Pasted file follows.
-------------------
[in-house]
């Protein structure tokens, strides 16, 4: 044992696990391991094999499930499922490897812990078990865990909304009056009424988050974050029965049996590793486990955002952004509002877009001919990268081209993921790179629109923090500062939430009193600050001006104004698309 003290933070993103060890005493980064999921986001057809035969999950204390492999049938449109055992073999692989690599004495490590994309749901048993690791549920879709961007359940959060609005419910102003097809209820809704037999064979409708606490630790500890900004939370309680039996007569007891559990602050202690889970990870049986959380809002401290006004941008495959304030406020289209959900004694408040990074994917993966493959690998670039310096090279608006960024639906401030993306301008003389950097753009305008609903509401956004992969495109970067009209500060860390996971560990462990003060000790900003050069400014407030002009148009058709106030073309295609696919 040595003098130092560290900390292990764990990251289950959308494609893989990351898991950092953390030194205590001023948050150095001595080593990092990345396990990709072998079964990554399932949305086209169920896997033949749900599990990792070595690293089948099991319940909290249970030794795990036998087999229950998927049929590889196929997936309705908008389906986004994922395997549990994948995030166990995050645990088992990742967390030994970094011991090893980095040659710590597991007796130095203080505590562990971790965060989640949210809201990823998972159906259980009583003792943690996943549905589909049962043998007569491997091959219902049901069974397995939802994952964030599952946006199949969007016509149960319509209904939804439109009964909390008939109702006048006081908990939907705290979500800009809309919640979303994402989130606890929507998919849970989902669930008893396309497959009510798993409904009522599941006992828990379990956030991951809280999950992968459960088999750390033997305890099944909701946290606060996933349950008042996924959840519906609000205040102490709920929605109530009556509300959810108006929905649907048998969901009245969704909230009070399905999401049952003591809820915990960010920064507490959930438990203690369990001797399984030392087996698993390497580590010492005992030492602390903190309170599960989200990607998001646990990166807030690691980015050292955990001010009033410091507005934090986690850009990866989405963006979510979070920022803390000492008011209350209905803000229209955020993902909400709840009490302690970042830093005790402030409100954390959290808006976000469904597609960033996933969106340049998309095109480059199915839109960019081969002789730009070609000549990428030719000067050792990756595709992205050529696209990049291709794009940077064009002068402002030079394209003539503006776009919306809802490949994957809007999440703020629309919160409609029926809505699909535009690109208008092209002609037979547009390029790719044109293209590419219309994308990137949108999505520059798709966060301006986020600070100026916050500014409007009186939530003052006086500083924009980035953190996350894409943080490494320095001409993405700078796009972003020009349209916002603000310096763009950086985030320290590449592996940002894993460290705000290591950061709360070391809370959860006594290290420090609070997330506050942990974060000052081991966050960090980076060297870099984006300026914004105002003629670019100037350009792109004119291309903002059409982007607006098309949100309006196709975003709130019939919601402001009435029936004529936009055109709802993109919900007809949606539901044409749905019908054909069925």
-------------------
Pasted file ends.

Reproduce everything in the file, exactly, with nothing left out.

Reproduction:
[in-house]
């Protein structure tokens, strides 16, 4: 044992696990391991094999499930499922490897812990078990865990909304009056009424988050974050029965049996590793486990955002952004509002877009001919990268081209993921790179629109923090500062939430009193600050001006104004698309 003290933070993103060890005493980064999921986001057809035969999950204390492999049938449109055992073999692989690599004495490590994309749901048993690791549920879709961007359940959060609005419910102003097809209820809704037999064979409708606490630790500890900004939370309680039996007569007891559990602050202690889970990870049986959380809002401290006004941008495959304030406020289209959900004694408040990074994917993966493959690998670039310096090279608006960024639906401030993306301008003389950097753009305008609903509401956004992969495109970067009209500060860390996971560990462990003060000790900003050069400014407030002009148009058709106030073309295609696919 040595003098130092560290900390292990764990990251289950959308494609893989990351898991950092953390030194205590001023948050150095001595080593990092990345396990990709072998079964990554399932949305086209169920896997033949749900599990990792070595690293089948099991319940909290249970030794795990036998087999229950998927049929590889196929997936309705908008389906986004994922395997549990994948995030166990995050645990088992990742967390030994970094011991090893980095040659710590597991007796130095203080505590562990971790965060989640949210809201990823998972159906259980009583003792943690996943549905589909049962043998007569491997091959219902049901069974397995939802994952964030599952946006199949969007016509149960319509209904939804439109009964909390008939109702006048006081908990939907705290979500800009809309919640979303994402989130606890929507998919849970989902669930008893396309497959009510798993409904009522599941006992828990379990956030991951809280999950992968459960088999750390033997305890099944909701946290606060996933349950008042996924959840519906609000205040102490709920929605109530009556509300959810108006929905649907048998969901009245969704909230009070399905999401049952003591809820915990960010920064507490959930438990203690369990001797399984030392087996698993390497580590010492005992030492602390903190309170599960989200990607998001646990990166807030690691980015050292955990001010009033410091507005934090986690850009990866989405963006979510979070920022803390000492008011209350209905803000229209955020993902909400709840009490302690970042830093005790402030409100954390959290808006976000469904597609960033996933969106340049998309095109480059199915839109960019081969002789730009070609000549990428030719000067050792990756595709992205050529696209990049291709794009940077064009002068402002030079394209003539503006776009919306809802490949994957809007999440703020629309919160409609029926809505699909535009690109208008092209002609037979547009390029790719044109293209590419219309994308990137949108999505520059798709966060301006986020600070100026916050500014409007009186939530003052006086500083924009980035953190996350894409943080490494320095001409993405700078796009972003020009349209916002603000310096763009950086985030320290590449592996940002894993460290705000290591950061709360070391809370959860006594290290420090609070997330506050942990974060000052081991966050960090980076060297870099984006300026914004105002003629670019100037350009792109004119291309903002059409982007607006098309949100309006196709975003709130019939919601402001009435029936004529936009055109709802993109919900007809949606539901044409749905019908054909069925």